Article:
But Lane’s involvement with Perry’s nomination efforts has been widely reported, and he is seen as the linchpin to the candidate’s outreach to evangelicals. In August, when the Texas governor held a large prayer rally for evangelical Christians shortly before entering the race, the Los Angeles Times reported that Lane was one of the masterminds behind the event. And a Religion News Services article listed Lane as one of several prominent evangelical figures who is “lin[ing] up behind Perry.”
Perhaps even more telling, Lane reportedly arranged a conference call last June for conservative Christian heavyweights that was designed to identify an ideal presidential candidate. The consensus was that if Perry entered the race, they would get behind him—a message that Lane, who has been organizing evangelical voters in key states ahead of 2012, took seriously. Lane’s influence in that community is well documented. Doug Wead, a leading historian of the Christian right, has described Lane as “the mysterious, behind the scenes, evangelical kingmaker who stormed into Iowa in 2008 and tilted the whole thing from Romney to Huckabee.”
Lane made clear in his e-mails that he has similar plans to derail Romney’s candidacy this time around. In fact, he told Bott that he would rather sit the race out than vote for a Mormon or President Obama.
“Let me go on the record, I won’t vote for Mitt Romney as Republican nominee in 2012.” He followed the statement with a link to a news article describing Romney’s various ecclesiastical positions in the Church of Jesus Christ of Latter-Day Saints. He also cited Romney’s past positions advocating for abortion and gay rights before adding, “The Soul of America is at stake, where is the Church? Will a Gideon or Rahab the Harlot please stand?” (The last question refers to Biblical characters whom God called to save the Israelites in the Old Testament—an apparent plea for a candidate who will bring America in line with conservative Christian values.)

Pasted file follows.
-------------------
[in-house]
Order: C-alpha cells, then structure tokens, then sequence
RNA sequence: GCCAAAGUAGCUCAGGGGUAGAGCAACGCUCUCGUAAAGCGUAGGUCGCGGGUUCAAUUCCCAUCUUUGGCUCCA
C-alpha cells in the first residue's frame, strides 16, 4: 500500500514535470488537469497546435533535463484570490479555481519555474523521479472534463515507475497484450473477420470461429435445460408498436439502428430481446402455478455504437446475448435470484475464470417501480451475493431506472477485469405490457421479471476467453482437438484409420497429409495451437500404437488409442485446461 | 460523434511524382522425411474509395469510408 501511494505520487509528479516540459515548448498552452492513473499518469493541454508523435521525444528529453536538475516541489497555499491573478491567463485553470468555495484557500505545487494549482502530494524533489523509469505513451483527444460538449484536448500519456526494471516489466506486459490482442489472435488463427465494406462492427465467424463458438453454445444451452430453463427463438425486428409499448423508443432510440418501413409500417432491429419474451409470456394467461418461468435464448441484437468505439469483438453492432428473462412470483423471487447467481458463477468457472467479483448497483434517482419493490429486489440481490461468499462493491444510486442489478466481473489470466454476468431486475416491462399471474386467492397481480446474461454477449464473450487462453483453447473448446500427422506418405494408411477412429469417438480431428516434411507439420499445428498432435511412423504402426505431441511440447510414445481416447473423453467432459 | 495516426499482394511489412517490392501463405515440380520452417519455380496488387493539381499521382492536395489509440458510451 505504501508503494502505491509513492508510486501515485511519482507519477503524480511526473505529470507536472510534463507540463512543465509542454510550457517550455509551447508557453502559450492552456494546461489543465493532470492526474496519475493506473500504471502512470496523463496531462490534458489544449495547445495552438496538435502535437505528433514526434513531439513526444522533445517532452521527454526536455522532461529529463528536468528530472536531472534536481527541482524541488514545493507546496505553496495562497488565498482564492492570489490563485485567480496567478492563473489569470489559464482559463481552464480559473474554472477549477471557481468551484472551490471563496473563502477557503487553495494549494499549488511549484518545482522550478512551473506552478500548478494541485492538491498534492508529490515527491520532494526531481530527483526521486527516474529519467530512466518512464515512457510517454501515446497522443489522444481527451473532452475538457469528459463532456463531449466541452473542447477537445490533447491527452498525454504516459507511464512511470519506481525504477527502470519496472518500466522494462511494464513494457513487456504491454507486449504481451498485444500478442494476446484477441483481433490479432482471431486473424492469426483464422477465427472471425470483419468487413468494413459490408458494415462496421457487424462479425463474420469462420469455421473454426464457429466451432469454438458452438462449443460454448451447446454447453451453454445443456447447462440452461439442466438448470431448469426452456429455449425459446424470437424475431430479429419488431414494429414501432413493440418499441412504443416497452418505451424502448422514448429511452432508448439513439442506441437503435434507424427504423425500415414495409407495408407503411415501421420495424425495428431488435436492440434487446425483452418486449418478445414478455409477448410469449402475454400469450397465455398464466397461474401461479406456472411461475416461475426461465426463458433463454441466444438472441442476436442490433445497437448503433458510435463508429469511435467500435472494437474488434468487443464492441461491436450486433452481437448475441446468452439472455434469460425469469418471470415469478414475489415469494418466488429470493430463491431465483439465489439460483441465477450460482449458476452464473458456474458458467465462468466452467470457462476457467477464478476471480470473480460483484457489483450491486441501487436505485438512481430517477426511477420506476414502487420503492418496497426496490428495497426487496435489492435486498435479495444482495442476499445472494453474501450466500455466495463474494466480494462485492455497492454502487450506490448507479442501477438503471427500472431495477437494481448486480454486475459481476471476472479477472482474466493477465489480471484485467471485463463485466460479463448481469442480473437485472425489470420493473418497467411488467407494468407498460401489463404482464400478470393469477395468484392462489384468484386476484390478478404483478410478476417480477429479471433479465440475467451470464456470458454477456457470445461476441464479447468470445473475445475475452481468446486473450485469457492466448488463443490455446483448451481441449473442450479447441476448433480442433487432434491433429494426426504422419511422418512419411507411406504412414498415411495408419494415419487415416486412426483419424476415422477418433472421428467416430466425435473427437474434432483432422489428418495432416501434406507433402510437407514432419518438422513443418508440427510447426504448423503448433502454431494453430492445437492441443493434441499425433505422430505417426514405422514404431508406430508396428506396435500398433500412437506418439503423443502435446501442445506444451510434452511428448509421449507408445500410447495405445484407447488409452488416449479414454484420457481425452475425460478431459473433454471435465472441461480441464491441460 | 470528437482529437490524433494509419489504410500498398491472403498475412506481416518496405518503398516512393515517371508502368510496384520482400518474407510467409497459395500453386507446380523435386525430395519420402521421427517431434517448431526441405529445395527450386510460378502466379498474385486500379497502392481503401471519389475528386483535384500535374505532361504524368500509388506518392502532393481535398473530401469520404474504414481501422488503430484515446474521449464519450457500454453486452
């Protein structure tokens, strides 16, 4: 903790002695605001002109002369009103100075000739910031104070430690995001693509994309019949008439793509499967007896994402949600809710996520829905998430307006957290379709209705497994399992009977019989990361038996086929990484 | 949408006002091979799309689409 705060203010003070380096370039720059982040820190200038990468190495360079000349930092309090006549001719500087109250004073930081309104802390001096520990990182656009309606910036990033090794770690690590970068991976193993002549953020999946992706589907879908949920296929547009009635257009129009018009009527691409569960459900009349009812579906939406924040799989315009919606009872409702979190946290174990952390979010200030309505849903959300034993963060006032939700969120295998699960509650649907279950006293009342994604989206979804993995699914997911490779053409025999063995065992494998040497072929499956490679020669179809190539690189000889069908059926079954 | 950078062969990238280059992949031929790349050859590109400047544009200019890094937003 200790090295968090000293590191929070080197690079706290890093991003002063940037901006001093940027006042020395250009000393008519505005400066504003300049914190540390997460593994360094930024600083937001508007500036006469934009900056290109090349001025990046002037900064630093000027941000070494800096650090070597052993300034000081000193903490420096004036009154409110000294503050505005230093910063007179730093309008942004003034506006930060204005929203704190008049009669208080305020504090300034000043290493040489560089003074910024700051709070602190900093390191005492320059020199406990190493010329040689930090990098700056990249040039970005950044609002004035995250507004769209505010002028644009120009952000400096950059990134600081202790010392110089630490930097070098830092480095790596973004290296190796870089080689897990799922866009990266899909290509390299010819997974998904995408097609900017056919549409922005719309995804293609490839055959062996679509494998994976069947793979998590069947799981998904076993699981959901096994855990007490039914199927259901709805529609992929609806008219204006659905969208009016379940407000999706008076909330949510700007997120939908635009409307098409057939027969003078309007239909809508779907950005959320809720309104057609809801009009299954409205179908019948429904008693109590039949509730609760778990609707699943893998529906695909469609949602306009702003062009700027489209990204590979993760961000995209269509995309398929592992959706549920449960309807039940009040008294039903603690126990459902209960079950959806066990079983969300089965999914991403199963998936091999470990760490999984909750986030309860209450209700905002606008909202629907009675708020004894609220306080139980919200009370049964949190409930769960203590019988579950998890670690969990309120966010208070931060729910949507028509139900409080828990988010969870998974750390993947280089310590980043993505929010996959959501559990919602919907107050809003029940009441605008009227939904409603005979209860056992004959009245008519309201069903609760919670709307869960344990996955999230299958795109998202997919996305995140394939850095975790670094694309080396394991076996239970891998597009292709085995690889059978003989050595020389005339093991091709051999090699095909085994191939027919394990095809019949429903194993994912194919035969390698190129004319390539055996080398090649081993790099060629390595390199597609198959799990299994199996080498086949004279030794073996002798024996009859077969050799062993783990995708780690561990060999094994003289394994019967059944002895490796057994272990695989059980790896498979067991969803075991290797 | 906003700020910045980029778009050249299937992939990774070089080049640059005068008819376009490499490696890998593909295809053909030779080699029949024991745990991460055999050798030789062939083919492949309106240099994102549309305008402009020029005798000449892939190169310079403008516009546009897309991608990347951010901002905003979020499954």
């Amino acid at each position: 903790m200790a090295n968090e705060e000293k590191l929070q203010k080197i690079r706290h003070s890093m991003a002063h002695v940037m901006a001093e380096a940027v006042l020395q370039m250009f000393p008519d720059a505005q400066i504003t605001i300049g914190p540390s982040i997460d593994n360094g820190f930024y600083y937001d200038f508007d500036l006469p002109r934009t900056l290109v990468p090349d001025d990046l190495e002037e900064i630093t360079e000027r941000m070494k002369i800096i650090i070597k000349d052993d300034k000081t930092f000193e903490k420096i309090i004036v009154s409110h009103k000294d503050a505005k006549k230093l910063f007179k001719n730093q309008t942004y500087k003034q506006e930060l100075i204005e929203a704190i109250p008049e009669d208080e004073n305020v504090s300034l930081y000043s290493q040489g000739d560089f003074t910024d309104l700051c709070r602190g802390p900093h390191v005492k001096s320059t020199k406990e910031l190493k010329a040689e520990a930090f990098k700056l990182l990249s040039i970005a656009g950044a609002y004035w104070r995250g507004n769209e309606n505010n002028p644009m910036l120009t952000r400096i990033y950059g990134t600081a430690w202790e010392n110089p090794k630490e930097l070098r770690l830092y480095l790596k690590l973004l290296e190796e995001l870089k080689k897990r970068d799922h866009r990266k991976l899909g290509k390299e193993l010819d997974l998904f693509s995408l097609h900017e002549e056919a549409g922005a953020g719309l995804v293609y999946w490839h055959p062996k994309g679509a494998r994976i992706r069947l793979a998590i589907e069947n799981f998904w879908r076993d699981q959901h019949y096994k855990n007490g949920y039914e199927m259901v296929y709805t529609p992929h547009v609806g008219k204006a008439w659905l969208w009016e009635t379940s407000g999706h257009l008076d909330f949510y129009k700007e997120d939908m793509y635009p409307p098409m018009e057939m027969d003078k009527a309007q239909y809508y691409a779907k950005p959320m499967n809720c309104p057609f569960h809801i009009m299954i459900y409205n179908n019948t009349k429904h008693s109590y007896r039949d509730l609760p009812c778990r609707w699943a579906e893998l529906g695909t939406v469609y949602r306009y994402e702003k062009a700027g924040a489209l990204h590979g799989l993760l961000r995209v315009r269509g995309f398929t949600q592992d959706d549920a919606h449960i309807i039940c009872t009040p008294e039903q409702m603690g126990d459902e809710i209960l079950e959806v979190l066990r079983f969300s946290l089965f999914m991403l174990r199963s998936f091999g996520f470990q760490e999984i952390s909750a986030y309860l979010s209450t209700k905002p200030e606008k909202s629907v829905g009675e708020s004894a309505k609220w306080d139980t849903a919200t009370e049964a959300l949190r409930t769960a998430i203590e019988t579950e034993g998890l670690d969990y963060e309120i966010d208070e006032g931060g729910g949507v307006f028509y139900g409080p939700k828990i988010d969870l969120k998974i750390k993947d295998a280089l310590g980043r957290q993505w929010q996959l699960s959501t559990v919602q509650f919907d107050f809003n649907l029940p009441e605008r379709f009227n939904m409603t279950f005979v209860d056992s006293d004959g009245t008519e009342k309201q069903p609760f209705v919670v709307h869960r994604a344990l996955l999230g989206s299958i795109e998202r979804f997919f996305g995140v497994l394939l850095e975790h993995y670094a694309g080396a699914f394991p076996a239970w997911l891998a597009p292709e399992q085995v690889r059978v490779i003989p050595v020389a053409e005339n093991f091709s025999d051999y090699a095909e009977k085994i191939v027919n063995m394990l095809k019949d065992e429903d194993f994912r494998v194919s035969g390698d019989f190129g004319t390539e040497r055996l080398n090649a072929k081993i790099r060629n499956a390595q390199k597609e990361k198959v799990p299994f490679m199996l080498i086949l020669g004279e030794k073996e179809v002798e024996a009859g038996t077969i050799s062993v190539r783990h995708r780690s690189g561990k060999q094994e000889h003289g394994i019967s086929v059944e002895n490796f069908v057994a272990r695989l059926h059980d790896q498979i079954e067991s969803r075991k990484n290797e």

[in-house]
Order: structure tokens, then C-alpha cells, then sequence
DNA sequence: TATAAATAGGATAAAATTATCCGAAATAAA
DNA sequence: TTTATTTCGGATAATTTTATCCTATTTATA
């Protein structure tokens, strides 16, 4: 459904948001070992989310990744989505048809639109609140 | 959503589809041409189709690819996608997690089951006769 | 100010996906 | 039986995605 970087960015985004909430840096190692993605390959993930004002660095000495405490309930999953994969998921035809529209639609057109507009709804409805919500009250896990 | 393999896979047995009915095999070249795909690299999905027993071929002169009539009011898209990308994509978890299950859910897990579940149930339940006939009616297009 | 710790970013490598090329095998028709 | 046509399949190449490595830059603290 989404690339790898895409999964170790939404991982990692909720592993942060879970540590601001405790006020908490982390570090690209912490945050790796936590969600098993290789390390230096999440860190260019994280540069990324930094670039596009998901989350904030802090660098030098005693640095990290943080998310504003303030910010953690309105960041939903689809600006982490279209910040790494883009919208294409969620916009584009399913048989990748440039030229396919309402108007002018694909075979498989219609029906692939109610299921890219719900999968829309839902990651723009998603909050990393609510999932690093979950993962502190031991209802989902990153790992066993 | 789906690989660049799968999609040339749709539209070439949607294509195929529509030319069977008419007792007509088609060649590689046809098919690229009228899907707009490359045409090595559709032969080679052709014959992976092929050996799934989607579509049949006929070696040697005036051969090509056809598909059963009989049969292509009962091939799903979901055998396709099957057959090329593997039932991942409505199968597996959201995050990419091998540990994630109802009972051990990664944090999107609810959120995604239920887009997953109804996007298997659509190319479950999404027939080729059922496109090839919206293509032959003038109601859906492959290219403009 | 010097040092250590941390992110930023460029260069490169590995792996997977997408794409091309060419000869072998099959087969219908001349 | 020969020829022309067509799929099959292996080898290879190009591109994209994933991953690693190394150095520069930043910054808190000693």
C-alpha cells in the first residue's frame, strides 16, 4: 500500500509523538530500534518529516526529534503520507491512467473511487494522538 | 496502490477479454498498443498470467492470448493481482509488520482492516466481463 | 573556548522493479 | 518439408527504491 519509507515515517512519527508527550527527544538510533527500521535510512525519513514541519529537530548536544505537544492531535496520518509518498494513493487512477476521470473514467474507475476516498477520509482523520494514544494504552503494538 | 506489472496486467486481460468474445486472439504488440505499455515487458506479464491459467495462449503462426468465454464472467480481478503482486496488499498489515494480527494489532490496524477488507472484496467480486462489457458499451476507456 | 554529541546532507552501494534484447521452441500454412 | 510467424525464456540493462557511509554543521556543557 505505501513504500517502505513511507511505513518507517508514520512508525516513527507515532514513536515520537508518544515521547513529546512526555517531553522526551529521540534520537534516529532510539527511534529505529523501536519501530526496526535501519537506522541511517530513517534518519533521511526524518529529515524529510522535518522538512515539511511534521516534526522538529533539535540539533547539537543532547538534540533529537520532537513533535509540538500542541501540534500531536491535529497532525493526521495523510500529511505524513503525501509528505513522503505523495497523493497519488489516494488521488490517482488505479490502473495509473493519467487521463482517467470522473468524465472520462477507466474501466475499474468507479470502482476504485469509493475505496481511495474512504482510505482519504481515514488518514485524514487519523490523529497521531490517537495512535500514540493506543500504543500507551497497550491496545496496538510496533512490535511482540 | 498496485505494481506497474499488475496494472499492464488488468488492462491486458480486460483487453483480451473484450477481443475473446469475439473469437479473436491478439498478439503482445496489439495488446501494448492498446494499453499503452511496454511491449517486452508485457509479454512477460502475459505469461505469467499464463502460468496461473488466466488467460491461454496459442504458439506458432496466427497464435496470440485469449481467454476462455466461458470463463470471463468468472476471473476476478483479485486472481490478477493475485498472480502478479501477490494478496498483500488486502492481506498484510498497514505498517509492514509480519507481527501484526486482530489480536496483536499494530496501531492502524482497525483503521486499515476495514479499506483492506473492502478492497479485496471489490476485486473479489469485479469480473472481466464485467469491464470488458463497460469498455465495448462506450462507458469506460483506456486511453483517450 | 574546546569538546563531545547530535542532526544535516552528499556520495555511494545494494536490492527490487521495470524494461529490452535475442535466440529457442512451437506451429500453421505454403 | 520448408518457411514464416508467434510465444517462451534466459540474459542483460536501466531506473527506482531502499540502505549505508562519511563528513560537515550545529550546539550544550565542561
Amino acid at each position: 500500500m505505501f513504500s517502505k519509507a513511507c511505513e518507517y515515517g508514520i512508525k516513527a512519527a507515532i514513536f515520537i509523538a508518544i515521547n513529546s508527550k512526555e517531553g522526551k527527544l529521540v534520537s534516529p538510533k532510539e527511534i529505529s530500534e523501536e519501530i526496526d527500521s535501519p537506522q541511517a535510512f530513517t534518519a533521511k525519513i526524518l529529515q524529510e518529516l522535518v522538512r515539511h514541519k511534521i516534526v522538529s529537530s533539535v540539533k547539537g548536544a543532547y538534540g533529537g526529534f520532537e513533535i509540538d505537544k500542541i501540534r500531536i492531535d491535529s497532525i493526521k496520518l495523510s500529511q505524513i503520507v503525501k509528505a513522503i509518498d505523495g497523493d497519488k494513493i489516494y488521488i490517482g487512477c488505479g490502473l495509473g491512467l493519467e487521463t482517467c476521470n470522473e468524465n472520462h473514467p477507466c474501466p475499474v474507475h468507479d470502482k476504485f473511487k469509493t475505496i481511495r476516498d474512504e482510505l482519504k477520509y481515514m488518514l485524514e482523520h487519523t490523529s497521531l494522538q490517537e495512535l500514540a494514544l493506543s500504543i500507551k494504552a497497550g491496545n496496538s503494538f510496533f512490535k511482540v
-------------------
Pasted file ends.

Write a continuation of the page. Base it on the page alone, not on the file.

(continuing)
The emails refer to Lane strategizing with the Perry campaign to mobilize evangelical voters. In an earlier email to Bott that makes no mention of Romney specifically, Lane described a conversation he had with an unnamed “key Perry aide” in which he argued that “the creation of a clarion call to Evangelical pastors and pews is critical and from my perspective is the key to the Primary.”
He also told the aide that Perry needs to be praying and reading the Bible daily; “otherwise he has nothing to say” on the campaign trail. There is no mention in the e-mails of how the aide responded to this counsel, but the messages do indicate that Romney isn’t alone on Lane’s list of unacceptable nominees.
At the height of speculation that New Jersey Governor Chris Christie would enter the presidential race, Lane wrote to Bott that “Christie is not a strong social conservative—says homosexuality not a sin, was for cap-n-trade, for civil unions and more.”
That email concluded, “If RP [Rick Perry] can sound the trumpet to Evangelicals, a spiritual call to war for the Soul of America, Christie is weak on our issues.”
The Romney campaign declined to comment for this article.